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Hye-ri Oh will become a postdoctoral fellow at the Kenneth P. Dietrich School of the Arts and Sciences in the University of Pittsburgh’s Department of the History of Art and Architecture.
Photo by Jonathan Cohen
Commencement 2014 profile: Hye-ri Oh
May 12, 2014Tweet
Hye-ri Oh was teaching a course on the western history of photography at Gwangju University in South Korea when she decided that she needed a change.
She was determined to study at Binghamton University with John Tagg, professor of art history and comparative literature.
“Before coming to Binghamton, I knew of John Tagg in Korea,” Oh said. “He is a famous writer there on the history and theory of photography. When I taught my students, we read the articles of John Tagg. … We thought of John Tagg as the pioneer of photography theory.”
Oh arrived at Binghamton University in the fall of 2005. She will leave this month with a doctorate in art history for her dissertation, “The Concept of Photography in Korea: The Genealogy of the Korean Conception of Sajin from the Late Chosŏn Dynastic Period through Japanese Colonialism.”
In the fall, Oh will start an appointment as a postdoctoral fellow at the prestigious Kenneth P. Dietrich School of the Arts and Sciences in the University of Pittsburgh’s Department of the History of Art and Architecture.
Oh’s journey to Binghamton began in 1992 when she graduated with a degree in political science from Ewha Womens University in her hometown of Seoul, South Korea.
“After graduating, I worked for a large Korean company,” she said. “I wasn’t satisfied with my life, so I began to study photography. It was a life-long interest. So I left my job and started taking pictures.”
Oh returned to Ewha Womans University and received a master’s degree in photographic practice and theory in 1999. Yet, she wanted to know more.
“As I studied more about the practice, I had a fundamental, critical question: What is photography?” she recalled.
The question took her to the University of Essex in Great Britain, where she earned another master’s degree – this one in art theory. But even after Oh took her position at Gwangju University, the question persisted.
Oh had recently married a student from Cornell University, so the time was right to make the move to the United States.
“I really wanted to study ‘what is photography?’ in detail with the guidance of John Tagg,” she said. “I wanted to challenge the meaning of photography and see it as a cultural technology.”
Oh’s project examined the emergence and transformation of the conception of photography in Korea until the early 20th century. Her research included trips to Korea and Japan to study historical materials and archives on photography.
“Whenever we talk about the history of photography, everybody thinks about the western history of photography,” she said. “Even at Korean institutions, students learn about the western history of photography. But photography works differently in different countries.”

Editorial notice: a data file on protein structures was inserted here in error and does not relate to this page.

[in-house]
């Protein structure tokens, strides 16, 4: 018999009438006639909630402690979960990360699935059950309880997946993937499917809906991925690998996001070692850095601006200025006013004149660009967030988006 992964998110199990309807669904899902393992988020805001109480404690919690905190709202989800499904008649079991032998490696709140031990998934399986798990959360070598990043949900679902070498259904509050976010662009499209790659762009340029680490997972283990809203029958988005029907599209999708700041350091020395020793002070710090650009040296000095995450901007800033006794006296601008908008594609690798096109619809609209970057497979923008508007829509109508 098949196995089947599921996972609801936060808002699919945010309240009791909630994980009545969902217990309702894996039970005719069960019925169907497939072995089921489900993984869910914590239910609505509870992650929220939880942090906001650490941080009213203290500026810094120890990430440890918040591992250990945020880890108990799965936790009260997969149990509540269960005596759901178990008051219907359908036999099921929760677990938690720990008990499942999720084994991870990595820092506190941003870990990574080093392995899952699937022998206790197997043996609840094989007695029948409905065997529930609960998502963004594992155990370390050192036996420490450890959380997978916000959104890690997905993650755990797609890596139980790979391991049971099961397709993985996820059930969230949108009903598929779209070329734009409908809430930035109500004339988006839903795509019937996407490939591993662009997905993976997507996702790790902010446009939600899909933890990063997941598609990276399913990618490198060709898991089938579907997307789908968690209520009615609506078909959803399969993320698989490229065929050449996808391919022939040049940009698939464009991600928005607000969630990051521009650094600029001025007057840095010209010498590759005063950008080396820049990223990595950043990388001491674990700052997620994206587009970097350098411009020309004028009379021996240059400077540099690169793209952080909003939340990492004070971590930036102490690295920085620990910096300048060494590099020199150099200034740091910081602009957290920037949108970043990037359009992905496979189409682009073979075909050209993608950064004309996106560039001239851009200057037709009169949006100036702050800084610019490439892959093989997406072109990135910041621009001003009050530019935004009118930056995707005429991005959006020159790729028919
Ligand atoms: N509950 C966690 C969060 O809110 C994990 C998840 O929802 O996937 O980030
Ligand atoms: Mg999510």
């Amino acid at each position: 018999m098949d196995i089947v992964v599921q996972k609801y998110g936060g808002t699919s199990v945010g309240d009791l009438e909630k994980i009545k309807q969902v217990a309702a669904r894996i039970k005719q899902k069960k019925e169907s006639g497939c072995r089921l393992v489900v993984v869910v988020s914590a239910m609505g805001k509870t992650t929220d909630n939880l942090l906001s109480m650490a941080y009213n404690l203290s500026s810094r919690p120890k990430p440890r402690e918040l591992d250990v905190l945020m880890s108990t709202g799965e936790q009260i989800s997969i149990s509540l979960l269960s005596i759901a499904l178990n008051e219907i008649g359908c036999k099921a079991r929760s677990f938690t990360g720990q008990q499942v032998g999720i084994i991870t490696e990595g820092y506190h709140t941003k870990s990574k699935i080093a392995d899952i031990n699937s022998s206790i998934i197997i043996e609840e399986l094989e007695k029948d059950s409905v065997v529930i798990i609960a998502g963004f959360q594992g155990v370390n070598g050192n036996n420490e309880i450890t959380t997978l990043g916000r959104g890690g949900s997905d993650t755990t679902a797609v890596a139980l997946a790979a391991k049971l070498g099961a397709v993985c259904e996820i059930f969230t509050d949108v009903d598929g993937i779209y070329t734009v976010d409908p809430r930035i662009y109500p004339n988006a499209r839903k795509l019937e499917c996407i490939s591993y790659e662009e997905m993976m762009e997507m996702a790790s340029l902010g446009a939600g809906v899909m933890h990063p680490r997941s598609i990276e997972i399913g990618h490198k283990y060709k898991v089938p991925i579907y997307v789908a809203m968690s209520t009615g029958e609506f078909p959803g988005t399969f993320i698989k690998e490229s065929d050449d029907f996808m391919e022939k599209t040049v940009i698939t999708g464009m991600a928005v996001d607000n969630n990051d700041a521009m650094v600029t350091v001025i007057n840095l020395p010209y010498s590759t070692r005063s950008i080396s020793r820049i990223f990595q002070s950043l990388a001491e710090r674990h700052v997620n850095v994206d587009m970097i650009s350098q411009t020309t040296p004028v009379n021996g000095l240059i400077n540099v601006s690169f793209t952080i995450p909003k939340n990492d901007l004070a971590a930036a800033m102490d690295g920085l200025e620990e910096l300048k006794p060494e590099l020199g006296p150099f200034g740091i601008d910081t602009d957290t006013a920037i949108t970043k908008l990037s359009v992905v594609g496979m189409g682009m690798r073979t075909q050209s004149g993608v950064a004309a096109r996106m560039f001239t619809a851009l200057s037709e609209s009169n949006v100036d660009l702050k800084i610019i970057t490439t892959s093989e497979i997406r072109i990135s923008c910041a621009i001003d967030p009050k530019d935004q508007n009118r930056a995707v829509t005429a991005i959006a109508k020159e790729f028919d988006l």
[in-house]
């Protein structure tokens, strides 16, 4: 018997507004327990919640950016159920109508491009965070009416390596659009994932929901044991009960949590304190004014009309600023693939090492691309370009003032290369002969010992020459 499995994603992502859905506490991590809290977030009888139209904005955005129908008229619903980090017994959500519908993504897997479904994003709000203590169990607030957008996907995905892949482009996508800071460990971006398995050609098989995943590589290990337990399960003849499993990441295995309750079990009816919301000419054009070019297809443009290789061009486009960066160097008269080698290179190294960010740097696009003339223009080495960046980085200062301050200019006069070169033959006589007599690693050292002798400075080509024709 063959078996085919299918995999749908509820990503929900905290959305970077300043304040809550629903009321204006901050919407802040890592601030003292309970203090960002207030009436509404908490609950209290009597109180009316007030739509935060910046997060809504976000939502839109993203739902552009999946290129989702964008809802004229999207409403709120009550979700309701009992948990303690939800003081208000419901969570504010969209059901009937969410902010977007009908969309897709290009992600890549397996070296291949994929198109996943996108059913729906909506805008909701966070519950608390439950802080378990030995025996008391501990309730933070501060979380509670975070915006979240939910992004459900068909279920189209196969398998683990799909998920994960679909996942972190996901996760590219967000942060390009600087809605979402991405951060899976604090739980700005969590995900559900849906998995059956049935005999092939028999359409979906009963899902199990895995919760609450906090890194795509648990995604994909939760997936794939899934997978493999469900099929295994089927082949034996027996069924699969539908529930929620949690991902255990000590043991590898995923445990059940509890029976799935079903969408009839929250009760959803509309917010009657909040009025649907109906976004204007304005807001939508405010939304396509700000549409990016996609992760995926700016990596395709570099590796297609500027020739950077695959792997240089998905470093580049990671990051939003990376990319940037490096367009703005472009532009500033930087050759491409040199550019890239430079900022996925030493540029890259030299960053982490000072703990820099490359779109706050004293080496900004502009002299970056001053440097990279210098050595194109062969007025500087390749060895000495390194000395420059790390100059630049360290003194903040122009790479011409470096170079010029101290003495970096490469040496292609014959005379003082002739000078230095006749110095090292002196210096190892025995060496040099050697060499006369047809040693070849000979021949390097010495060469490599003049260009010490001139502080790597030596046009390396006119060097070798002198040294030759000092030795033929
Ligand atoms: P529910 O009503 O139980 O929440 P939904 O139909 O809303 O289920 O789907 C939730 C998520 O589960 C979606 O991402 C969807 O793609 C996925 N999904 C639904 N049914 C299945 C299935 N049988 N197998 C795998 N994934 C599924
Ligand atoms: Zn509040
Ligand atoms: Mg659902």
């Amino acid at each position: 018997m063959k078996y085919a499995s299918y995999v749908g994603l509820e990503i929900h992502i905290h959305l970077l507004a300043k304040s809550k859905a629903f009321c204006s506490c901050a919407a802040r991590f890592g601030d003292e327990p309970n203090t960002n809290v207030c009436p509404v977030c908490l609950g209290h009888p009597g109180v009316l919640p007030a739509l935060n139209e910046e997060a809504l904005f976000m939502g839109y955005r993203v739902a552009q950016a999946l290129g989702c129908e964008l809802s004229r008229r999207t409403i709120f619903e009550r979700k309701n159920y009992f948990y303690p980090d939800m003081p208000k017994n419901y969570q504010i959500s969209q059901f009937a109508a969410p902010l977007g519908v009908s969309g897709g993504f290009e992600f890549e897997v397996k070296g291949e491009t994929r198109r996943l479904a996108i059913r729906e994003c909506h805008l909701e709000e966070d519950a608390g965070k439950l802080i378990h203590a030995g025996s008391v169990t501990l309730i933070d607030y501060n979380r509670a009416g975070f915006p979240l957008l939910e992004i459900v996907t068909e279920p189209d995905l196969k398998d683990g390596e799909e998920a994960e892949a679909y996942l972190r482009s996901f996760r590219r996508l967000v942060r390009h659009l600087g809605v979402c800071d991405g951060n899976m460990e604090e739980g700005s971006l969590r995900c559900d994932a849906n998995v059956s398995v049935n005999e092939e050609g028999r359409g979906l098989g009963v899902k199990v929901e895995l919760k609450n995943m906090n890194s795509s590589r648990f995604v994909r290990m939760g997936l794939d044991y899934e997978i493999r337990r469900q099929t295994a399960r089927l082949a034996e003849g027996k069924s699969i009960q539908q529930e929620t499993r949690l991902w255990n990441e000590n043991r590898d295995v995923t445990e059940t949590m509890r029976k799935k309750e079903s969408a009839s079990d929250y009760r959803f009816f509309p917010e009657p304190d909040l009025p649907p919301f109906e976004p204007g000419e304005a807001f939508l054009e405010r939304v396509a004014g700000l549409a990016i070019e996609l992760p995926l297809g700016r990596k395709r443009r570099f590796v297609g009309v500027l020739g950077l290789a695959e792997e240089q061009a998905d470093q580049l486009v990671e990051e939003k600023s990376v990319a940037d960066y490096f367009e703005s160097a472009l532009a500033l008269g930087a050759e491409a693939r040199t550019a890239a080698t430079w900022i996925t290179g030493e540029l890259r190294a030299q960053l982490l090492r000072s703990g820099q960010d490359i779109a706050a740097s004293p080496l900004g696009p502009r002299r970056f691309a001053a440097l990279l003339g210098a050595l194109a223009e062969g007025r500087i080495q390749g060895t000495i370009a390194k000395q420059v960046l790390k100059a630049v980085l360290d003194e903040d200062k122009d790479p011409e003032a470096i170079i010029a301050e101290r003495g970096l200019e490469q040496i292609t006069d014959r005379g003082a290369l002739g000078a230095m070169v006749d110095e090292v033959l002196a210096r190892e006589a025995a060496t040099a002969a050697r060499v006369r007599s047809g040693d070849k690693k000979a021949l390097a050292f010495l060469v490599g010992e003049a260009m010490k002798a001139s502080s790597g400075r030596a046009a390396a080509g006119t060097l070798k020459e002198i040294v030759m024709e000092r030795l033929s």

Oh said she initially struggled with her project, as she tried to balance her research with being the mother of her 2-month-daughter, Herin.
“I cried a lot that first semester,” she said, adding that she thought her time at Binghamton could be ending. “But that kind of thinking made me attend more academic events. I really enjoyed the learning process. It helped me grow.”
Oh also was helped by the art history faculty.
“At Essex, I didn’t get a chance to talk much with faculty members,” she said. “At Binghamton, the coursework was of great benefit to me. I could get much feedback from the faculty members because there were many opportunities to engage them. They are intelligent and I got much inspiration from them.”
It has been “a delight and a privilege” to work with Oh, Tagg said.
“Hye-ri Oh was one of a steady stream of applicants from South Korea who have come to Binghamton to advance their studies in art history and visual culture since the mid-1990s,” Tagg said. “What she has accomplished at Binghamton is enormously impressive: Not only has she pursued her doctoral studies with tremendous determination and courage while bringing up her daughter, but she has also opened up new areas of teaching in East Asian cultural history for us, while pushing forward with research that has cleared the way to a striking new direction for global histories of photography. … She will be a great ambassador for our University and program and I very much look forward to following the progress of her assured academic career.”
As a postdoctoral fellow, Oh will teach a course based on her research, while turning her dissertation into a publishable manuscript. She hopes to someday teach at a U.S. university.
“This hasn’t just been an academic pursuit,” she said. “This has been a life journey, not only as a scholar, but as a human being. This has been a learning process about my life.”